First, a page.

• Dave Garrett - Understudy 
  • Kevin Johnson* - Stage Manager
  • Jim Cave - Lighting Designer
  • Eric Sinkkonen - Set Designer
  • Maggi Yule - Costume Designer
  • Chris Houston - Sound Designer/Music Director
  • Mia Baxter - Props Artisan
  • Seren Helday - Props Artisan
  • Catalina Nino - Set Design Assistant
  • Jimmy Walden - Assistant Director/Dramaturg
  • Lisa Anne Porter - Dialect Coach
BRIAN TRYBOM (Moe, Father, The Stage Manager, Charles) is thrilled to be making his Aurora Theatre Company debut. Originally from Santa Cruz, he is a graduate of The American Academy of Dramatics Arts, NY. Most recently he appeared with 915 Cayuga as part of the 2012 SF Fringe Festival. Other Bay Area credits include; True West, Fool For Love, and The Glass Menagerie, with Boxcar Theatre; Julius Caesar, The Winters Tale, and Much Ado About Nothing, with Marin Shakespeare Company; Marat/Sade with Thrillpeddlers; Hermes with No Nude Men Productions, An Affair of Honor with The Exit Theater, and Las Meninas with San Jose Repertory, among others.
GWEN KINGSTON Gwen Kingston (Acting Intern: Lucia, nurse) is performing for the first time on the Aurora Stage. Gwen is a recent graduate of UC Berkeley's department of Theatre, Dance and Performance Studies where she appeared on the mainstage in Ishi: The Last of the Yahi, An Ideal Husband, Our Town, Silence and the original production of I Dream of Chang and Eng. Other credits include Oleanna and The Grapes of Wrath at 6th Street Playhouse, and A Midsummer Nights Dream, As You Like It, The Taming of the Shrew, On the Road and A Christmas Carol all with Sonoma County Rep. Gwen is a founding member of FaultLine Theater in the East Bay.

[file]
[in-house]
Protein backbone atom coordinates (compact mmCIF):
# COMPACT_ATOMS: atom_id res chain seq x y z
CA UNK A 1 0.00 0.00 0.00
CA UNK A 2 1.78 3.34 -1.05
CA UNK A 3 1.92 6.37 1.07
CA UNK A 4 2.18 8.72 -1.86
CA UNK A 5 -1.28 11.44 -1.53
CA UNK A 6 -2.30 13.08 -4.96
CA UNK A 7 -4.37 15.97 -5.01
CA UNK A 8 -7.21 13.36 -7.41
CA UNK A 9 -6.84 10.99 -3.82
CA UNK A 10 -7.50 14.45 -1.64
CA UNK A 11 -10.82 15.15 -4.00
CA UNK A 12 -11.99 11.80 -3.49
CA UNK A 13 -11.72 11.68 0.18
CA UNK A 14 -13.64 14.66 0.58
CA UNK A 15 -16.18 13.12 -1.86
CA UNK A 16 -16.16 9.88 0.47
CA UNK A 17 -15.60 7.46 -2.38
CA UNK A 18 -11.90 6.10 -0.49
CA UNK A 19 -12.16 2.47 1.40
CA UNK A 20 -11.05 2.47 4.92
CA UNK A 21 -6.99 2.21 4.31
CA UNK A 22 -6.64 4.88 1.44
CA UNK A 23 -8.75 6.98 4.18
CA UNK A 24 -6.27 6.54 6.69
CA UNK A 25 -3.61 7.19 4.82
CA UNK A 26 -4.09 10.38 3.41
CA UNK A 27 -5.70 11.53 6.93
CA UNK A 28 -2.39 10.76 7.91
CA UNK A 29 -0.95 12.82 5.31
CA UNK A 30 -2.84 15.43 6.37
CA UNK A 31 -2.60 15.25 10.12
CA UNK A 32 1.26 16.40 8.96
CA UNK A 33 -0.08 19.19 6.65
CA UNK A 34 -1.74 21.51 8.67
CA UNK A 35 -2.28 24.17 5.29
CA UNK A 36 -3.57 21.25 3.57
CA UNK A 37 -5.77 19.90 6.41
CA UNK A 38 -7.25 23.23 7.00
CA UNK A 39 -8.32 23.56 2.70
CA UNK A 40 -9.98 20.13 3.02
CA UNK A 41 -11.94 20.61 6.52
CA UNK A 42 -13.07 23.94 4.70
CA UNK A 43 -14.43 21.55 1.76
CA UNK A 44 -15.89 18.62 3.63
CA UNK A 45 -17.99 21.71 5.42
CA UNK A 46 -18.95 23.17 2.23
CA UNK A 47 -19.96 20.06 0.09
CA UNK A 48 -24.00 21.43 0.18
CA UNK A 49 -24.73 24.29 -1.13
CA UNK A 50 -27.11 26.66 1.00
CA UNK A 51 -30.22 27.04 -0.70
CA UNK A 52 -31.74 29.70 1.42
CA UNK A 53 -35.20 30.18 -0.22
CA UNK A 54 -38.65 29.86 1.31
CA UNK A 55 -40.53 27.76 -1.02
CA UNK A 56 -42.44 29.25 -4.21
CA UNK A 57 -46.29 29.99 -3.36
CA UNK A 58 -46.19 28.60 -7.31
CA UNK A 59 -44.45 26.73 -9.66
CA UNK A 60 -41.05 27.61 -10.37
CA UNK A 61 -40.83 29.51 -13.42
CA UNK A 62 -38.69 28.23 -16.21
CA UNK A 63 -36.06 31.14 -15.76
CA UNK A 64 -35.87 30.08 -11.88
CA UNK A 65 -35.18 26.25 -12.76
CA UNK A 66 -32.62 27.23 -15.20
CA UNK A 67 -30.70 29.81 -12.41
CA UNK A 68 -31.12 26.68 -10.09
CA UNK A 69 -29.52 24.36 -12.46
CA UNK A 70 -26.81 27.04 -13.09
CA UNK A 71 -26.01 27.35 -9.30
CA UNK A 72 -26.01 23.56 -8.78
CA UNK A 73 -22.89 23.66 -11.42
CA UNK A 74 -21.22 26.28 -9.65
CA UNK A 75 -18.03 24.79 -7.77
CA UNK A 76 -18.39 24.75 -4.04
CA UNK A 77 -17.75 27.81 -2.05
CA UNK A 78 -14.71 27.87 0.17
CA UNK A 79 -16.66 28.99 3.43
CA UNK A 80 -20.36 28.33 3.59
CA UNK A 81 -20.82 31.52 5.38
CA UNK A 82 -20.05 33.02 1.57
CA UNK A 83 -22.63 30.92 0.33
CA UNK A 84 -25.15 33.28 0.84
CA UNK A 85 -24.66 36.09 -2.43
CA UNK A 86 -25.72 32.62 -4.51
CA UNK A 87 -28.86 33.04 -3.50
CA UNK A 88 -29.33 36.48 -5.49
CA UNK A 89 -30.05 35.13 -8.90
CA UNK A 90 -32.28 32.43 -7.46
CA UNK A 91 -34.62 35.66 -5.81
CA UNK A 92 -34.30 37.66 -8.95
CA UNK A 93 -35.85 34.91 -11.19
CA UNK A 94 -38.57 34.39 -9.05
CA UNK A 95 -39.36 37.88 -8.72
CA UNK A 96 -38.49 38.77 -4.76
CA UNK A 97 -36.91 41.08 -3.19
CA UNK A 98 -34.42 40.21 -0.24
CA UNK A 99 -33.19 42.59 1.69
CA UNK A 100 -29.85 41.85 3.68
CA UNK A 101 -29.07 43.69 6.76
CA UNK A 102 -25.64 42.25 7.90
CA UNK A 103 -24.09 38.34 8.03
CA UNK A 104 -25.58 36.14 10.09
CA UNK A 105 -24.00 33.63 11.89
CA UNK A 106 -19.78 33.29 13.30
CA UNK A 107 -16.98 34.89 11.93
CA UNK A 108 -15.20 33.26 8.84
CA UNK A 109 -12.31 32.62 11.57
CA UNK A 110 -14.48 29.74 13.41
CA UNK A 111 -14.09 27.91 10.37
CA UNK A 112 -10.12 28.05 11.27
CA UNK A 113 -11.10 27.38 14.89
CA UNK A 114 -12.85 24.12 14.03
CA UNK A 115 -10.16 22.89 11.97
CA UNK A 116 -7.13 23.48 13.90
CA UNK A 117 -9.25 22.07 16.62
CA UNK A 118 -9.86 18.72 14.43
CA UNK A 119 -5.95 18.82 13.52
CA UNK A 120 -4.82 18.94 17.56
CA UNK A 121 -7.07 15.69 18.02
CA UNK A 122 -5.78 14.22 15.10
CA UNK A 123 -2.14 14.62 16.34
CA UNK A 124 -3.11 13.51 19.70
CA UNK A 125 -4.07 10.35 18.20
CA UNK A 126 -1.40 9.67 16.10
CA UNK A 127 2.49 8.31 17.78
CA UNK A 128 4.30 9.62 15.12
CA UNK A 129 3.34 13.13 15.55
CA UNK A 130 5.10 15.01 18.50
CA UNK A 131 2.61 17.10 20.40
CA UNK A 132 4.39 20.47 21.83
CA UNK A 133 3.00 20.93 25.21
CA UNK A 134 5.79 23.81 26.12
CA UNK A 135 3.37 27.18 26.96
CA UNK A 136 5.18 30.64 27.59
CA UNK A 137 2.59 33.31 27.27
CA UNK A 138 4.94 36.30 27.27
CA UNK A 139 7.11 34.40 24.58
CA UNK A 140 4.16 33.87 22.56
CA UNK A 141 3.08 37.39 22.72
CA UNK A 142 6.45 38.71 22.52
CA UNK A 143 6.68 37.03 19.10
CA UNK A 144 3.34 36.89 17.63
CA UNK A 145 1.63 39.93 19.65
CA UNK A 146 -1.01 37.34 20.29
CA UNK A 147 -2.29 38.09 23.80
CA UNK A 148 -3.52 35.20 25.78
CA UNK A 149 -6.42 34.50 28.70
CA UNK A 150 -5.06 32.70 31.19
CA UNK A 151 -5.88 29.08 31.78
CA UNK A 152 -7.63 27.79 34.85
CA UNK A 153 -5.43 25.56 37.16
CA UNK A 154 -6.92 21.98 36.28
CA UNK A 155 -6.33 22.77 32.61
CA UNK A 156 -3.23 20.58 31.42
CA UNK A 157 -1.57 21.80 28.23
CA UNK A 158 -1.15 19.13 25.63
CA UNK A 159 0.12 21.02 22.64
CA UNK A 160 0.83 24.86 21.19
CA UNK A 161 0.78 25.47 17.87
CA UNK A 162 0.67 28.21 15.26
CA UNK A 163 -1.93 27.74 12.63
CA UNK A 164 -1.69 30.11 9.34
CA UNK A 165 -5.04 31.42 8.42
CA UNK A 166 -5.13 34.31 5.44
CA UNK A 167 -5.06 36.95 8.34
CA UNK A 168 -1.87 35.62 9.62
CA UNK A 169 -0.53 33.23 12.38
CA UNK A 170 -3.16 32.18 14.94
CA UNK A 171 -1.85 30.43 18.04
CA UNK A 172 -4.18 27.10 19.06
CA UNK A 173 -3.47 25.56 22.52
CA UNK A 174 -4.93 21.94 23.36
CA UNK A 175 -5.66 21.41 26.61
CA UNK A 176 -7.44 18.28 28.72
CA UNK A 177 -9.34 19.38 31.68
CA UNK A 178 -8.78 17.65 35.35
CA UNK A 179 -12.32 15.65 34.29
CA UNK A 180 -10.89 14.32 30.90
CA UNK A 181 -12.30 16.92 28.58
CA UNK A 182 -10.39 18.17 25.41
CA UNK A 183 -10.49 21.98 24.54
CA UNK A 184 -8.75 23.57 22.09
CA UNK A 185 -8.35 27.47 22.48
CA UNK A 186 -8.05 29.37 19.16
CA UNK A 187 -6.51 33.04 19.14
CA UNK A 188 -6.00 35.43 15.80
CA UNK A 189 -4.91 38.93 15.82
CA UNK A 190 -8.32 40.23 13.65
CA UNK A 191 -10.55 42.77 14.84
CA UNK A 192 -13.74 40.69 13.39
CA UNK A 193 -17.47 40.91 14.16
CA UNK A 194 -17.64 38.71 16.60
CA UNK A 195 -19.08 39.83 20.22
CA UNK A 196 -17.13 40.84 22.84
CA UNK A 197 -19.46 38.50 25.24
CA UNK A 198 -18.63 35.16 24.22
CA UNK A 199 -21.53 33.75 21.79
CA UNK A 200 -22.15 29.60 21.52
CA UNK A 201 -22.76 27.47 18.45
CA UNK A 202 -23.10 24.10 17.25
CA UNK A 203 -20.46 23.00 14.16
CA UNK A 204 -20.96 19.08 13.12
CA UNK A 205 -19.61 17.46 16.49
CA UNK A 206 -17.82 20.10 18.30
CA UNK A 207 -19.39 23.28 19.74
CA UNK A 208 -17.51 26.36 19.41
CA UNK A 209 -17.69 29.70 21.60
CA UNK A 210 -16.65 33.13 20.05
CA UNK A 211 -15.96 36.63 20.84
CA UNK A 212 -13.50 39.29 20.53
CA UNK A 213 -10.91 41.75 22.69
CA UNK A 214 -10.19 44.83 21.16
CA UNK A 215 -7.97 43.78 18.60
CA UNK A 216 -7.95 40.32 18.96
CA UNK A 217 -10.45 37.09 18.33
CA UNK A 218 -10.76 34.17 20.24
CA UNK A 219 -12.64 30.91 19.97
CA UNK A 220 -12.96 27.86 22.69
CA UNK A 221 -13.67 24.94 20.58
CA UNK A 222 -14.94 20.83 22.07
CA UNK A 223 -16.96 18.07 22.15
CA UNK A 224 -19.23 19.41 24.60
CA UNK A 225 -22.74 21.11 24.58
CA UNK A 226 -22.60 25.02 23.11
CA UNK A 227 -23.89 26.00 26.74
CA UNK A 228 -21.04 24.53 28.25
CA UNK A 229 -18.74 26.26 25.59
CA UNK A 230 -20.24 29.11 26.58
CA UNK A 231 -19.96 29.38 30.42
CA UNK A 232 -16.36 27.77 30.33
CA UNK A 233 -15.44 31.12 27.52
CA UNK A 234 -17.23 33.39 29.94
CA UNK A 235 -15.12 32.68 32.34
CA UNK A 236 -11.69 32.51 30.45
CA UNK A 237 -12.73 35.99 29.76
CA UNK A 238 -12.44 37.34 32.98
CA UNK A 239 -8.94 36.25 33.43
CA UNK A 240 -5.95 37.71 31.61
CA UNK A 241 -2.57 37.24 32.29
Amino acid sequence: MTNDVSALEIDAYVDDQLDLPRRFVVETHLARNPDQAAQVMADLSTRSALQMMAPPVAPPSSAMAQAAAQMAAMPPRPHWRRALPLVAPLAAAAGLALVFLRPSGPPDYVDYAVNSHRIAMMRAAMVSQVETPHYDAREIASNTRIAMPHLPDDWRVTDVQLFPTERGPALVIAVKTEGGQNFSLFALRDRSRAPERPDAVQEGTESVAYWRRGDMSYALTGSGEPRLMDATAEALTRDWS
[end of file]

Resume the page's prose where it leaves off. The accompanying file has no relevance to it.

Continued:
HEATHER GORDON (Miss Wilchick, Dodie, Caroline, Leonora), a North Bay native, is thrilled to be marking her Aurora Theatre Company debut. Heather completed Harvard University/American Repertory Theater's M.F.A. program in 2010. Favorite roles include Oberon/Mia in The Donkey Show, (A.R.T. Mainstage, With two-time Tony award winning Director Diane Paulus),
MARCIA PIZZO* (Caroline, Beulah, Lucia, Ermengarde) is pleased to return to the Aurora where she was last seen in Eccentricities of a Nightingale. Prior to that, she appeared in the west coast premier of The Pitman Painters at Theatre Works. Other Bay Area credits include Round and Round the Garden, Rock’n’Roll, and A Mother with Olympia Dukakis at A.C.T.; Restoration Comedy, Two Gentlemen of Verona, The Merchant of Venice, King Lear, and The Tempest at California Shakespeare Theater; Antony and Cleopatra, Taming of the Shrew, As You Like It, Macbeth, Cyrano de Bergerac, and The Servant of Two Masters at the Marin Shakespeare Company; the World Premier of First Day of School at SF Playhouse; The Women at Marin Theatre Company; and Picasso at the Lapin Agile at Theatre on the Square. Marcia is a graduate of the A.C.T. Advanced Training Program.